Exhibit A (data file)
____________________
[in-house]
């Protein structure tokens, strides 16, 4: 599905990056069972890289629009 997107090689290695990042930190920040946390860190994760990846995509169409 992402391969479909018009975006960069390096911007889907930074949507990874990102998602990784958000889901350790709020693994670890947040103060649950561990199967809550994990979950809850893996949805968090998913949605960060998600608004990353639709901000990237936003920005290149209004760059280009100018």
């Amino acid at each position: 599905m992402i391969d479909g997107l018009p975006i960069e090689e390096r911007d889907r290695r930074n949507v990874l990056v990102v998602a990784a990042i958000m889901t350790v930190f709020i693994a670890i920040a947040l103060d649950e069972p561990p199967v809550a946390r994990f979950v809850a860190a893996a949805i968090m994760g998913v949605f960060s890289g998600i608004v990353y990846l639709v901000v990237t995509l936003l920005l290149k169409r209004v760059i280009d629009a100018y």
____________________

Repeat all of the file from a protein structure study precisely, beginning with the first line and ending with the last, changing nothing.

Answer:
[in-house]
């Protein structure tokens, strides 16, 4: 599905990056069972890289629009 997107090689290695990042930190920040946390860190994760990846995509169409 992402391969479909018009975006960069390096911007889907930074949507990874990102998602990784958000889901350790709020693994670890947040103060649950561990199967809550994990979950809850893996949805968090998913949605960060998600608004990353639709901000990237936003920005290149209004760059280009100018």
């Amino acid at each position: 599905m992402i391969d479909g997107l018009p975006i960069e090689e390096r911007d889907r290695r930074n949507v990874l990056v990102v998602a990784a990042i958000m889901t350790v930190f709020i693994a670890i920040a947040l103060d649950e069972p561990p199967v809550a946390r994990f979950v809850a860190a893996a949805i968090m994760g998913v949605f960060s890289g998600i608004v990353y990846l639709v901000v990237t995509l936003l920005l290149k169409r209004v760059i280009d629009a100018y």